Despite glam rock being the most theatrical of all musical genres, rock 'n' roll of any kind has rarely translated to the stage. Any qualms about the production of Hedwig and the Angry Inch
currently at the Drake Underground, dissipated upon reading in the program that the "wig design" is by Mikah Styles. Mikah is the best in the biz when it comes to elaborate, outrageous or even day-to-day hair extensions and stylings. And his pride in his creations has many times had him insist that his name be removed from anything that he feels is not up to his exacting standards. This production is up to anyone's standards (and the wigs are stunning and look amazingly tactile).
Seth Drabinsky not only brings the damaged diva to full uproarious life, but adds a sly smile to the tragic elements that make the heartbreak beneath the backbeats and wisecracks even stronger. He must also be as quick on a quip as the tightly scripted Hedwig -- a drunken heckler, besotted and well-meaning but still disruptive -- tested the limits of Drabinsky's improv skills, but he proved to be so immersed in Hedwig as a persona that it enhanced the show.
The songs in Hedwig
are instantly catchy; pilfered from glam rock's ear worm-infested back catalogue, they have an accessibility and raunchy patina that Drabinsky gleefully bites into. His pipes are impressive -- lungs and arms -- and it is only in hindsight that one wishes Hedwig's character required full vocal flight so that could be heard. LA Lopes, as Yitzhak, is under no such dramatic constraints and takes full advantage of every opportunity to show off her prowess. The band is tight and manages to sound rockish while allowing room for the lyrics to be clear and enunciated. Much of the storyline happens within the songs, and the singers and musicians conspire carefully to make it all flow.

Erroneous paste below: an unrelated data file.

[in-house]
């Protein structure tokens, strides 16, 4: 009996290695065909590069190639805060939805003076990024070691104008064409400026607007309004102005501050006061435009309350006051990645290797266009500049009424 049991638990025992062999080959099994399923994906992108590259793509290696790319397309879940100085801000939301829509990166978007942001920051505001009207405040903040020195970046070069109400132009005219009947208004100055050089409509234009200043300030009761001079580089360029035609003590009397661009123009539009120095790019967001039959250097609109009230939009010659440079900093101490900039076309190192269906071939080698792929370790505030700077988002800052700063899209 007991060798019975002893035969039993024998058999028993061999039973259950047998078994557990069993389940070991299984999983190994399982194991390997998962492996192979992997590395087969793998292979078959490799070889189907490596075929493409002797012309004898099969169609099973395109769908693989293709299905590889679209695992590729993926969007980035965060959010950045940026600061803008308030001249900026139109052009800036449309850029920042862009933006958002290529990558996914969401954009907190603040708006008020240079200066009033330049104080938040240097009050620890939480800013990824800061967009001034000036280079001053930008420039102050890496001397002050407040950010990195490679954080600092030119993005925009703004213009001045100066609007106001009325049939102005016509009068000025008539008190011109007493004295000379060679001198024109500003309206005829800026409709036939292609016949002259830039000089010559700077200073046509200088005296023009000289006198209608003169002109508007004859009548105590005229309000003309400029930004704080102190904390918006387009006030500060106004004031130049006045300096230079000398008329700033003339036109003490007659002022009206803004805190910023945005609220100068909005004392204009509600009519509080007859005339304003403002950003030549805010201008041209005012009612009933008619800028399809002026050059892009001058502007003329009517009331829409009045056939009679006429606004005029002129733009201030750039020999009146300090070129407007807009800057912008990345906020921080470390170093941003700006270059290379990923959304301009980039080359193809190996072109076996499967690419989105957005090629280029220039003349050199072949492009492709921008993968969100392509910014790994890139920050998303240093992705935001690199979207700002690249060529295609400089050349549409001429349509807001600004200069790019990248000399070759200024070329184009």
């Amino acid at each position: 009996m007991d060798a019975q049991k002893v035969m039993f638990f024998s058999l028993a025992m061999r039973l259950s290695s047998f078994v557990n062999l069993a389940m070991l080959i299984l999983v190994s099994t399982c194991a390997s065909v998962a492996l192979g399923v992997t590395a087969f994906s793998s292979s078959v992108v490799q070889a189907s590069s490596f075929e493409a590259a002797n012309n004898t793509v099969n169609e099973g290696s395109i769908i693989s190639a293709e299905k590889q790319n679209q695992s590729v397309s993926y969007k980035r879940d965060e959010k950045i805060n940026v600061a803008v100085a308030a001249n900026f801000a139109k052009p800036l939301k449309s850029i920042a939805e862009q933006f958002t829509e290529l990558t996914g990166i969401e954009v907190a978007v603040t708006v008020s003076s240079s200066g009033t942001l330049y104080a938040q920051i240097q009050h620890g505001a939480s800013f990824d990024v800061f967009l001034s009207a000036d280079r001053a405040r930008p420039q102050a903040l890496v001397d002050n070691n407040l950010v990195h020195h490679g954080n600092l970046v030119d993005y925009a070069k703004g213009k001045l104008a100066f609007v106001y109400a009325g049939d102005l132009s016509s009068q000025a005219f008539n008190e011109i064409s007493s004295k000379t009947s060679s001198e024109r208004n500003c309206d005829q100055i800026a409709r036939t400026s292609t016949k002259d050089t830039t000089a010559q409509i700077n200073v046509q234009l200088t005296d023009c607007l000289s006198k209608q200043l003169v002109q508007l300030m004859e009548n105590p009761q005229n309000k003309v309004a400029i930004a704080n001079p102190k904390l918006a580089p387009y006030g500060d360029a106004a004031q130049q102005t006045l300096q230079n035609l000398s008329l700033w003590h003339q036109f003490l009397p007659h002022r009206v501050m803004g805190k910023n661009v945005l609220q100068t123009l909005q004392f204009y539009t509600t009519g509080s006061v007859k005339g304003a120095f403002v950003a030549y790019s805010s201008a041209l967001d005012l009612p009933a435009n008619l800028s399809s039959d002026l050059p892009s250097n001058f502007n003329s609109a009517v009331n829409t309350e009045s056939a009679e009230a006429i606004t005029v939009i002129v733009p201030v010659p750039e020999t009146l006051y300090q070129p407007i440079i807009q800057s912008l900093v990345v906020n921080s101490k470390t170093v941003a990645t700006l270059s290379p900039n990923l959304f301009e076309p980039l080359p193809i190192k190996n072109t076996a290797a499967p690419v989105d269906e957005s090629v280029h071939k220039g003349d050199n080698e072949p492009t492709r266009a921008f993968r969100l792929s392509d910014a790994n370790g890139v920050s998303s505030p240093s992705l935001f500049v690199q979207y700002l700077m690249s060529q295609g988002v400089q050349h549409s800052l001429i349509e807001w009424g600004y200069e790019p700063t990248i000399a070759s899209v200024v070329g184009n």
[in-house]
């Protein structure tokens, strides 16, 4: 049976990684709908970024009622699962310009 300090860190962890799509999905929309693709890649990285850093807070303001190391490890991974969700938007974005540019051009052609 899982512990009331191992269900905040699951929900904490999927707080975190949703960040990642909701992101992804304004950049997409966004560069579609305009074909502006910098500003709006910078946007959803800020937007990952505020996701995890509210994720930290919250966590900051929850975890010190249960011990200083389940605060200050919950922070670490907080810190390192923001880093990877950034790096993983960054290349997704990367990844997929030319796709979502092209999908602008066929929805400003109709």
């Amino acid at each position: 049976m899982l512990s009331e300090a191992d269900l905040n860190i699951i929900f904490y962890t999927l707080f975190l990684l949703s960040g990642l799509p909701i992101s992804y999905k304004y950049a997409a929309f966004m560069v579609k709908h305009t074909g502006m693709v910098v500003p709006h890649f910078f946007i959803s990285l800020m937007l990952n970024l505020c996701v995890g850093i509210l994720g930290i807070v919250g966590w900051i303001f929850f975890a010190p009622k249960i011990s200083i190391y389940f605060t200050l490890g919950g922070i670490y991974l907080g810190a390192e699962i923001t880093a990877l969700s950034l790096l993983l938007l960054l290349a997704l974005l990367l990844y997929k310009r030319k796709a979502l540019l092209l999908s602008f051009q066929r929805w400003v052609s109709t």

Drabinsky handles the almost-monologues that deliver the plot ingeniously; he flits from drag queen to gay man to tranny to broken-hearted woman effortlessly and somehow combines all those elements into a coherent personality that's impossible not to ache for. The script's ambitious thematic elements -- the end of the Cold War, the limitations of gender definition, rock 'n' roll as a tool of sexual liberation, et cetera -- coalesce into a satisfying whole. There is still one ending too many, but this cast is game and runs with it in the same way a favourite band milks yet another encore and makes the audience love it. Hedwig
can be enjoyed just for the music and the hilarious lines that the superstar-who-never-was spouts, but it also touches the heart with a twisted, broken love story. Politically, it is frustrating that there has yet to be a trans/drag queen theatrical piece that ends in triumph instead of tragedy, but Hedwig
does entertain and the character certainly makes a brave attempt to kick those gender walls to pieces.
Hedwig and the Angry Inch continues till Sun, Jan 27 at the Drake Underground, 1150 Queen St W. beathefeellove.com
Seth Drabinsky on being Hedwig